There has been remarkable decline in the levels of substance use among students in the US middle schools and high schools, according to researchers at University of Michigan. The national survey, 'Monitoring the Future', has revealed that both alcohol and cigarette use in 2014 are at their lowest points since the study began in 1975. Also, use of a number of illicit drugs also show declines this year. Personal disapproval of use and reported unavailability explain the modest decline in use this year.
This national study tracks trends in substance use among students in 8th, 10th and 12th grades over the past one year. It is now in its 40th year and surveys 40,000 to 50,000 students in about 400 secondary schools throughout the United States.
Alcohol use by the by the nation's teen dropped from 43 percent to 41 percent in 2014. Binge drinking also fell significantly again this year to 12 percent for the three grades combined. Peer disapproval and decline in availability may be the contributing factors to the drops in teen drinking.
Cigarette smoking in the prior month has dropped down to 8 percent in 2014. There has been a substantial reduction in the proportion of students who say cigarettes are easy for them to get. Increased perception that smoking carries a 'great risk' for the user has decreased its' use.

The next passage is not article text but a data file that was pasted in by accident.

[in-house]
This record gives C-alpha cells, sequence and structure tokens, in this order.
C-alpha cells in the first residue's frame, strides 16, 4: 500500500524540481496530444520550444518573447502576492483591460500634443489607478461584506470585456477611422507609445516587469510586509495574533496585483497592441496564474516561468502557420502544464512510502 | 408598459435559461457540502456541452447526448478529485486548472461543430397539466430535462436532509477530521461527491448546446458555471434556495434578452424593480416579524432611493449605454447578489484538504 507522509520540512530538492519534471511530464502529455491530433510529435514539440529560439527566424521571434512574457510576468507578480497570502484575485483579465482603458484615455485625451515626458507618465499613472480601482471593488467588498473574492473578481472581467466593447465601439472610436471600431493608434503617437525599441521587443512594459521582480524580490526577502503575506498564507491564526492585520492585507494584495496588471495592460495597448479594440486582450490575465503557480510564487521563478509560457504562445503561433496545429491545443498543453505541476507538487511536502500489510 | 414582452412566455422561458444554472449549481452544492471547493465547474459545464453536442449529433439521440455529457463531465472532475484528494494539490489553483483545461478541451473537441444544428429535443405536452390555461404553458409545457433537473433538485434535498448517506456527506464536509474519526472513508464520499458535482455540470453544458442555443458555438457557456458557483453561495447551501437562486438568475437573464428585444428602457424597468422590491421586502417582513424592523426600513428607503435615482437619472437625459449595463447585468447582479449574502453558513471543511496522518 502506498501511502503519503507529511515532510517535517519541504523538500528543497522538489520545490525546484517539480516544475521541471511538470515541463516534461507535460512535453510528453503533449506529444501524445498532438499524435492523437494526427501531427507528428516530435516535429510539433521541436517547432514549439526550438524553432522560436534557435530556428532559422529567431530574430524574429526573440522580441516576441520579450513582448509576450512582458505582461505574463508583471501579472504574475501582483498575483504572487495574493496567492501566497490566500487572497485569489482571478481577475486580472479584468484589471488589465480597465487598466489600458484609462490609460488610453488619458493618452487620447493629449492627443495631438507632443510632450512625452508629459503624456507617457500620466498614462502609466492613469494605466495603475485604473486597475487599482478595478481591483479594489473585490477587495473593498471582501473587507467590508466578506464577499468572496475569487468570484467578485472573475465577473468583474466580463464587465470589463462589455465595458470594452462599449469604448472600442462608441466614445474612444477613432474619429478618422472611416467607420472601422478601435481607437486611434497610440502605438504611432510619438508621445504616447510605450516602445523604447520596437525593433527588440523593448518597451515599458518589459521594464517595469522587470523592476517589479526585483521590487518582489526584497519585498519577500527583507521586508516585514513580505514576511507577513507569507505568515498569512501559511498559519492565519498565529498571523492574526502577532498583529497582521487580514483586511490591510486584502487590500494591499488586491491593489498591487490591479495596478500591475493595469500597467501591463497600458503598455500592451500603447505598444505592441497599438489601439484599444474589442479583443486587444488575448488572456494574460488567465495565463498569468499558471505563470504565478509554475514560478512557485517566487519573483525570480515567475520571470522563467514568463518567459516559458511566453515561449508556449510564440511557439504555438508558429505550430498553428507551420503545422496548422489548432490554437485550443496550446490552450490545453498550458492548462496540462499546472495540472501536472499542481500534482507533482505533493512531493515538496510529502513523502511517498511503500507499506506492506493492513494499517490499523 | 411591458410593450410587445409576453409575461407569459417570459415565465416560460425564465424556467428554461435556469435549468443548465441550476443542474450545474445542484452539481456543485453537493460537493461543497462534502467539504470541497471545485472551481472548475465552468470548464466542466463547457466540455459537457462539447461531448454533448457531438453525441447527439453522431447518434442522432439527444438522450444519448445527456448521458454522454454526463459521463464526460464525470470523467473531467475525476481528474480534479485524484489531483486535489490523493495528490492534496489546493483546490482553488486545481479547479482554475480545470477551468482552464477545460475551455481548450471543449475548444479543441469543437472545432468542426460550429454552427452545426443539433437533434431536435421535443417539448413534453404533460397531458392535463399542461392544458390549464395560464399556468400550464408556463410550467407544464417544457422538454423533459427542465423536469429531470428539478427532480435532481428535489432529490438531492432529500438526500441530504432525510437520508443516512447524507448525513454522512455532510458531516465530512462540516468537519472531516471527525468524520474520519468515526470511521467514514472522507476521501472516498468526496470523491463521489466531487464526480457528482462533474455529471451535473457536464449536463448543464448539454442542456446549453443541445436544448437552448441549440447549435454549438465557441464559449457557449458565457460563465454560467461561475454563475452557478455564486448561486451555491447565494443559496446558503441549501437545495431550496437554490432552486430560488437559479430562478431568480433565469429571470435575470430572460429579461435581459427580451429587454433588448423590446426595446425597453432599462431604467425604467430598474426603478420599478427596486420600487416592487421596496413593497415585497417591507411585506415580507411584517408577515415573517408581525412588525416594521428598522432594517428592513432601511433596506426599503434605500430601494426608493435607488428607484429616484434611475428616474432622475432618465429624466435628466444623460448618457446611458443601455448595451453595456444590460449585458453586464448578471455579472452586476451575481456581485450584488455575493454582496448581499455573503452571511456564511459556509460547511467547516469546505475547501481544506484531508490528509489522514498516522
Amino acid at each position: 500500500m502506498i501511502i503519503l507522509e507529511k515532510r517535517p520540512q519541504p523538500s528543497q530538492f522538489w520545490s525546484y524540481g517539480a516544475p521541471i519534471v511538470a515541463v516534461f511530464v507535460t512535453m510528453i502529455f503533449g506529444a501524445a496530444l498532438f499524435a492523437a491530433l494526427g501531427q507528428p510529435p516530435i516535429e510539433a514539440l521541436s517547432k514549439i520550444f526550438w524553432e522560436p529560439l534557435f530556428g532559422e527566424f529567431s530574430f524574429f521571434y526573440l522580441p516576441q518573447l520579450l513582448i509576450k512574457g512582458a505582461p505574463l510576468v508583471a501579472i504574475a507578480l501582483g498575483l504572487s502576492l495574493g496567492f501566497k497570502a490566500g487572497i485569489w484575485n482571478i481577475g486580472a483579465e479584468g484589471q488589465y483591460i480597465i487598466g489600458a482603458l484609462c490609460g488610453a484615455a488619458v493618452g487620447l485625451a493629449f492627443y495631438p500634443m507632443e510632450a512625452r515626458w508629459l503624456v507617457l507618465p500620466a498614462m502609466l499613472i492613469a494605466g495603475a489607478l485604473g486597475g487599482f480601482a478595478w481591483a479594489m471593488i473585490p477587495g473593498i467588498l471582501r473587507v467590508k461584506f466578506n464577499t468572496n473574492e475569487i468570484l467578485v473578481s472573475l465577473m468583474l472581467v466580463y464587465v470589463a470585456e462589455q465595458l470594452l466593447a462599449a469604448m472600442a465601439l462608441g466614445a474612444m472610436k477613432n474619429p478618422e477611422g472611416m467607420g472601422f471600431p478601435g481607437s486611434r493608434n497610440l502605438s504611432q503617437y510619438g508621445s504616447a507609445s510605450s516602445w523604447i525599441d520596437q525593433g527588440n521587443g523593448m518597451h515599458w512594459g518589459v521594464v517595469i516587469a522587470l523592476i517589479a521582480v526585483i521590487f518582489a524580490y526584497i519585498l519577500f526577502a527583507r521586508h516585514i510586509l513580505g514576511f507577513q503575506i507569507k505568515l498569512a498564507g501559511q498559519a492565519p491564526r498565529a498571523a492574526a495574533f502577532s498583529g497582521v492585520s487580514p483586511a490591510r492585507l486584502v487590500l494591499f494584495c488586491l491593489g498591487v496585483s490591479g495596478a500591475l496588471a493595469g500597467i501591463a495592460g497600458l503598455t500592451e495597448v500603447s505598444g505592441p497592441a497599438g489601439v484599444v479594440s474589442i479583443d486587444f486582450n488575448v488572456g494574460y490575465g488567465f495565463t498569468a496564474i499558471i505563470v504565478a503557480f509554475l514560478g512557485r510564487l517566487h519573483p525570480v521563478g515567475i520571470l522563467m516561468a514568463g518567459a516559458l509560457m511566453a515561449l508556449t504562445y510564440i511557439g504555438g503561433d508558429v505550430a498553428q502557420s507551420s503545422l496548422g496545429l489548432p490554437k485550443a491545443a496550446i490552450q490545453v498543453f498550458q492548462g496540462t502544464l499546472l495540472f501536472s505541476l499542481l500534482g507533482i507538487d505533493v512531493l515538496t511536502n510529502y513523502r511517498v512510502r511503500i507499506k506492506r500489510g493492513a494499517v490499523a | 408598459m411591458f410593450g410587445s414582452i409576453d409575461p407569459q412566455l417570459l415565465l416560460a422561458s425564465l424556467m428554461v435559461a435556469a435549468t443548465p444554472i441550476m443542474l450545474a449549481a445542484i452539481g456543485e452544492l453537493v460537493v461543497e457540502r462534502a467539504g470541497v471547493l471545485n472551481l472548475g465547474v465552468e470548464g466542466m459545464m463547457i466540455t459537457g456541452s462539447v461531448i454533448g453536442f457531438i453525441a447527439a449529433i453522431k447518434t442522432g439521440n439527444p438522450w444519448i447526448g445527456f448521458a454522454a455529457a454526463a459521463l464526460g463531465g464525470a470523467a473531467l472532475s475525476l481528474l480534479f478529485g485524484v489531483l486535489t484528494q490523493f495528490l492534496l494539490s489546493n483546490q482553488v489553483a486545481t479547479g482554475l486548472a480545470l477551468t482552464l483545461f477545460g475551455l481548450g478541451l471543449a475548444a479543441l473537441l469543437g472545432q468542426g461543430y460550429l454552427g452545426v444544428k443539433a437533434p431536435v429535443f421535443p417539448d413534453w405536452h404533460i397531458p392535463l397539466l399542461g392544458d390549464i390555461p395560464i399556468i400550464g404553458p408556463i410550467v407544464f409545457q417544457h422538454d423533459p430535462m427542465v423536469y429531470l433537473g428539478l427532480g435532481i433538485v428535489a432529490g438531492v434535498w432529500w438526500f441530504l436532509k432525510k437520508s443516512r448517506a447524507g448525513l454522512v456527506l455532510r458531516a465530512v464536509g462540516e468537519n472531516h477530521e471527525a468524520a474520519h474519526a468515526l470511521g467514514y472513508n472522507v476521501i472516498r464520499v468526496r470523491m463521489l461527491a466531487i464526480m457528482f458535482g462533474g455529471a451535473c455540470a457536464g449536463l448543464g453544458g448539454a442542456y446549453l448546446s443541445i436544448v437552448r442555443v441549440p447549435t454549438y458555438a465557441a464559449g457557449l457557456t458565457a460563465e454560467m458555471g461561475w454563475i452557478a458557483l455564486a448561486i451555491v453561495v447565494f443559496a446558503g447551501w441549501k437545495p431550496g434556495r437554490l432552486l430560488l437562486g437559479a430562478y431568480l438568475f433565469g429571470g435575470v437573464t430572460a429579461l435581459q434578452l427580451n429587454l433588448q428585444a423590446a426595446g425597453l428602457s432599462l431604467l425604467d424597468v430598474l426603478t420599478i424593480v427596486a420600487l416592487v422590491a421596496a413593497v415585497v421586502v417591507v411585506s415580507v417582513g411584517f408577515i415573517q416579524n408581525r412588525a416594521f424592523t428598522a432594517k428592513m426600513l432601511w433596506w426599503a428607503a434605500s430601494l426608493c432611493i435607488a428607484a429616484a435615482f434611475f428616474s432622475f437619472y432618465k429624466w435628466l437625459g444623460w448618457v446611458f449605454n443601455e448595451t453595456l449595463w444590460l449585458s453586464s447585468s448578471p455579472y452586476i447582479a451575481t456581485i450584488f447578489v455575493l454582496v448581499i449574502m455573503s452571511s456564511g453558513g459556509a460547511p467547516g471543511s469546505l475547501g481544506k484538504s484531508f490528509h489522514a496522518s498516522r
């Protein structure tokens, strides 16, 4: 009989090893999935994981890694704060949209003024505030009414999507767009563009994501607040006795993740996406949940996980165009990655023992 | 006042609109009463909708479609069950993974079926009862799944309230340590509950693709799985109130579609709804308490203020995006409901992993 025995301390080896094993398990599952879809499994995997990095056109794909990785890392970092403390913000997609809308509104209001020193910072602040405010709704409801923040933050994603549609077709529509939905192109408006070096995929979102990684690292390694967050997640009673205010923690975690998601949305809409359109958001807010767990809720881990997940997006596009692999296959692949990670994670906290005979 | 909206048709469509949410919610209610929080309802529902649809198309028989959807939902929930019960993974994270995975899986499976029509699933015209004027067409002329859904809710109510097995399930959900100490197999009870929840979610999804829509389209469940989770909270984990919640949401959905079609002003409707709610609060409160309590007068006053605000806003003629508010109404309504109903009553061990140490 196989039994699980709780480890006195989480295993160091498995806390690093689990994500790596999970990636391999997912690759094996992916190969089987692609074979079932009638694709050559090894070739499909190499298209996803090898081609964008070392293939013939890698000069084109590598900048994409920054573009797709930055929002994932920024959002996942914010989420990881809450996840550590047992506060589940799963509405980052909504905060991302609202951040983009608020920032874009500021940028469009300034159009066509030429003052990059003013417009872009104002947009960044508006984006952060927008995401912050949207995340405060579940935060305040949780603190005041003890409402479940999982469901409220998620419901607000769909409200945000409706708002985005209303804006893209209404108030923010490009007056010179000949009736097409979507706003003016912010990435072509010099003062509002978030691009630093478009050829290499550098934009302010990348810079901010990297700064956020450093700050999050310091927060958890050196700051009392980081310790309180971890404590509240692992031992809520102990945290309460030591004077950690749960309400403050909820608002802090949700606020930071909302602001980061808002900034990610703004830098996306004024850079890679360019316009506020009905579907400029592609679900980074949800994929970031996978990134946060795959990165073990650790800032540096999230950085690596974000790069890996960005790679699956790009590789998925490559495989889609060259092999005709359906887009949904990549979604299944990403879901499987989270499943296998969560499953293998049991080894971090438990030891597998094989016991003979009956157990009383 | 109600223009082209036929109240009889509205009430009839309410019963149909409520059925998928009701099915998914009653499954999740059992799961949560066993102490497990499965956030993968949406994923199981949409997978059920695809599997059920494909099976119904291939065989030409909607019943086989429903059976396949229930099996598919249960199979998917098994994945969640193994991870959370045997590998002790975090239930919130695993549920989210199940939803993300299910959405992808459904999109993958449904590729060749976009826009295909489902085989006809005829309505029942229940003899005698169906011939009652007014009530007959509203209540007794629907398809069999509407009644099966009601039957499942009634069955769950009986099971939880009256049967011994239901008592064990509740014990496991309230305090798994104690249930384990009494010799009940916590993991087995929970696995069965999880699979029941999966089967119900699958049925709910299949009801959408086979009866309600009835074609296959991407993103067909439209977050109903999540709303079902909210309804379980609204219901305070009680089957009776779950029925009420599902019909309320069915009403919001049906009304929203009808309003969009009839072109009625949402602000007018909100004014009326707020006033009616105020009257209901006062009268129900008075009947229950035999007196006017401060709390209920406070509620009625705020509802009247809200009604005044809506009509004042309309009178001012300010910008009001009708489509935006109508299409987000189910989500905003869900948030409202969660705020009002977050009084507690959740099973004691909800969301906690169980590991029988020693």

A number of measures of illicit drug use declined this year. The greatest decline was in students' use of synthetic marijuana ((K-2, "Spice"), sold over the counter in many states. Its' use has dropped down to 6% in 2014. Use of 'Bath Salts', another class of synthetic drugs sold over-the-counter, also has declined to less than 1 percent use. Marijuana use declined slightly in 2014. Ecstasy (MDMA) use showed a statistically significant decline from 2.8 percent in 2013 to 2.2 percent in 2014. Salvia, another drug used for its hallucinogenic properties, has fallen to quite low levels of use in 2014. Use of hallucinogens other than LSD is continuing a longer-term decline.
Principal investigator of the study, Lloyd Johnston said, "In sum, there is a lot of good news in this year's results, but the problems of teen substance use and abuse are still far from going away. We see a cyclical pattern in the 40 years of observations made with this study. When things are much improved is when the country is most likely to take its eye off the ball, as happened in the early 1990s, and fail to deter the incoming generation of young people from using drugs, including new drugs that inevitably come along."